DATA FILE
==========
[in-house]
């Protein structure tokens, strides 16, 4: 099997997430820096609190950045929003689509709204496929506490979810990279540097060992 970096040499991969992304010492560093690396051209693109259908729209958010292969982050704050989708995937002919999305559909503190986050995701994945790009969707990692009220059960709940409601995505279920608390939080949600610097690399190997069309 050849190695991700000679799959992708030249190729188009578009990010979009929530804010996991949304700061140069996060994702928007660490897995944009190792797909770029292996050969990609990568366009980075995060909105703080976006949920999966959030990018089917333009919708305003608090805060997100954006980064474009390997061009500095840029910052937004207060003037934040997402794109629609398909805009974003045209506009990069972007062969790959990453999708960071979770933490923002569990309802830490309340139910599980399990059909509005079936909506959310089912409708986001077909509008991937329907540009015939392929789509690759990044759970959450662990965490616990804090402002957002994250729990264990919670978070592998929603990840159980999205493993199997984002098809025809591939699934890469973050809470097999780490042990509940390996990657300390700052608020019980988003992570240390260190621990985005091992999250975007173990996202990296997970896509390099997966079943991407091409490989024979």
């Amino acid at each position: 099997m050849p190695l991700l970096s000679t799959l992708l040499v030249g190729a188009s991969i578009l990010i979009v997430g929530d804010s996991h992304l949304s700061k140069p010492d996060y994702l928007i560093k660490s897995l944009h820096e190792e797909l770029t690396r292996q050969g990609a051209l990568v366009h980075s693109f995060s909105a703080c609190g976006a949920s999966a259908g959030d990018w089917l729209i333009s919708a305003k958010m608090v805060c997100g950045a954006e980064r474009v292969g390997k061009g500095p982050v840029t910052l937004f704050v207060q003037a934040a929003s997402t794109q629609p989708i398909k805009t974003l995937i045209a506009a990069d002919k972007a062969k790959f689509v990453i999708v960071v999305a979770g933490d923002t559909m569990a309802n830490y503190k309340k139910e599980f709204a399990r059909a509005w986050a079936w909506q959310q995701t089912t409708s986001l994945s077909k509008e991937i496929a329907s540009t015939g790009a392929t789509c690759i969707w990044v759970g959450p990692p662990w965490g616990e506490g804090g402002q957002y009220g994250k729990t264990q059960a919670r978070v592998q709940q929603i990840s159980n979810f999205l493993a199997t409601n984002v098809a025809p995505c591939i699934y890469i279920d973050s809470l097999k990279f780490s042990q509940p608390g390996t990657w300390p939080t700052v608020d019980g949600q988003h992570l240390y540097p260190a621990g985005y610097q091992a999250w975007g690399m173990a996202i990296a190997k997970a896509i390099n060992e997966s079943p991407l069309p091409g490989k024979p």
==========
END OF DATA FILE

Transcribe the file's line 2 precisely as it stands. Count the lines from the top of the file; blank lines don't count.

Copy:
């Protein structure tokens, strides 16, 4: 099997997430820096609190950045929003689509709204496929506490979810990279540097060992 970096040499991969992304010492560093690396051209693109259908729209958010292969982050704050989708995937002919999305559909503190986050995701994945790009969707990692009220059960709940409601995505279920608390939080949600610097690399190997069309 050849190695991700000679799959992708030249190729188009578009990010979009929530804010996991949304700061140069996060994702928007660490897995944009190792797909770029292996050969990609990568366009980075995060909105703080976006949920999966959030990018089917333009919708305003608090805060997100954006980064474009390997061009500095840029910052937004207060003037934040997402794109629609398909805009974003045209506009990069972007062969790959990453999708960071979770933490923002569990309802830490309340139910599980399990059909509005079936909506959310089912409708986001077909509008991937329907540009015939392929789509690759990044759970959450662990965490616990804090402002957002994250729990264990919670978070592998929603990840159980999205493993199997984002098809025809591939699934890469973050809470097999780490042990509940390996990657300390700052608020019980988003992570240390260190621990985005091992999250975007173990996202990296997970896509390099997966079943991407091409490989024979």